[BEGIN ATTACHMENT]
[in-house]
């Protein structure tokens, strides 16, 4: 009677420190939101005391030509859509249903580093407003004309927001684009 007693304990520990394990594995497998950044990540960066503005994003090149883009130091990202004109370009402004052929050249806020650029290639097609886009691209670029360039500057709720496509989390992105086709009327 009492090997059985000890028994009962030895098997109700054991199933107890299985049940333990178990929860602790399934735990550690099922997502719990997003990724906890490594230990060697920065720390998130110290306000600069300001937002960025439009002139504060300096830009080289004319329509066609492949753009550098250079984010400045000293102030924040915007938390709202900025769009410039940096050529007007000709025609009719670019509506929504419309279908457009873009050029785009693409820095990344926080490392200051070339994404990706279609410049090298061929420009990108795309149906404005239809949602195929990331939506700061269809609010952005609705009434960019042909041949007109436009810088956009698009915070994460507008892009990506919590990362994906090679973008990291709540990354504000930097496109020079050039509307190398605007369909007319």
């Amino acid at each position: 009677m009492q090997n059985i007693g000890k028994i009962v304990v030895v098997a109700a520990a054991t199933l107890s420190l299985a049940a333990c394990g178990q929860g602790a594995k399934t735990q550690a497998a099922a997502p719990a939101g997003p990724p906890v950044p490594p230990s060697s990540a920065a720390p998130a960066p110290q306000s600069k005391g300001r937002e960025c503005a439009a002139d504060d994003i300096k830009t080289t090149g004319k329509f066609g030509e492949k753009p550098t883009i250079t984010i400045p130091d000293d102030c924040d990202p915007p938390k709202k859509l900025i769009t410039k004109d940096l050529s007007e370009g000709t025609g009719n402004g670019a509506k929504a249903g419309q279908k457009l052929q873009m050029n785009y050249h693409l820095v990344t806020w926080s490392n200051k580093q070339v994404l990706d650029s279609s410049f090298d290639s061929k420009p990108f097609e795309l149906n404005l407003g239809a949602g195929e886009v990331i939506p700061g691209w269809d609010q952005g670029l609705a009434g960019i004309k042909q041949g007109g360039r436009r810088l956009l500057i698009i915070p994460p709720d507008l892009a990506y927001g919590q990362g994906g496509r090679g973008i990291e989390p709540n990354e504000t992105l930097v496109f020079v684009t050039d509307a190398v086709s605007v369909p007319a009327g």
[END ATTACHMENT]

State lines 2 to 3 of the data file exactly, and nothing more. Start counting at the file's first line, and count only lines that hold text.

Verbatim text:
């Protein structure tokens, strides 16, 4: 009677420190939101005391030509859509249903580093407003004309927001684009 007693304990520990394990594995497998950044990540960066503005994003090149883009130091990202004109370009402004052929050249806020650029290639097609886009691209670029360039500057709720496509989390992105086709009327 009492090997059985000890028994009962030895098997109700054991199933107890299985049940333990178990929860602790399934735990550690099922997502719990997003990724906890490594230990060697920065720390998130110290306000600069300001937002960025439009002139504060300096830009080289004319329509066609492949753009550098250079984010400045000293102030924040915007938390709202900025769009410039940096050529007007000709025609009719670019509506929504419309279908457009873009050029785009693409820095990344926080490392200051070339994404990706279609410049090298061929420009990108795309149906404005239809949602195929990331939506700061269809609010952005609705009434960019042909041949007109436009810088956009698009915070994460507008892009990506919590990362994906090679973008990291709540990354504000930097496109020079050039509307190398605007369909007319």
């Amino acid at each position: 009677m009492q090997n059985i007693g000890k028994i009962v304990v030895v098997a109700a520990a054991t199933l107890s420190l299985a049940a333990c394990g178990q929860g602790a594995k399934t735990q550690a497998a099922a997502p719990a939101g997003p990724p906890v950044p490594p230990s060697s990540a920065a720390p998130a960066p110290q306000s600069k005391g300001r937002e960025c503005a439009a002139d504060d994003i300096k830009t080289t090149g004319k329509f066609g030509e492949k753009p550098t883009i250079t984010i400045p130091d000293d102030c924040d990202p915007p938390k709202k859509l900025i769009t410039k004109d940096l050529s007007e370009g000709t025609g009719n402004g670019a509506k929504a249903g419309q279908k457009l052929q873009m050029n785009y050249h693409l820095v990344t806020w926080s490392n200051k580093q070339v994404l990706d650029s279609s410049f090298d290639s061929k420009p990108f097609e795309l149906n404005l407003g239809a949602g195929e886009v990331i939506p700061g691209w269809d609010q952005g670029l609705a009434g960019i004309k042909q041949g007109g360039r436009r810088l956009l500057i698009i915070p994460p709720d507008l892009a990506y927001g919590q990362g994906g496509r090679g973008i990291e989390p709540n990354e504000t992105l930097v496109f020079v684009t050039d509307a190398v086709s605007v369909p007319a009327g």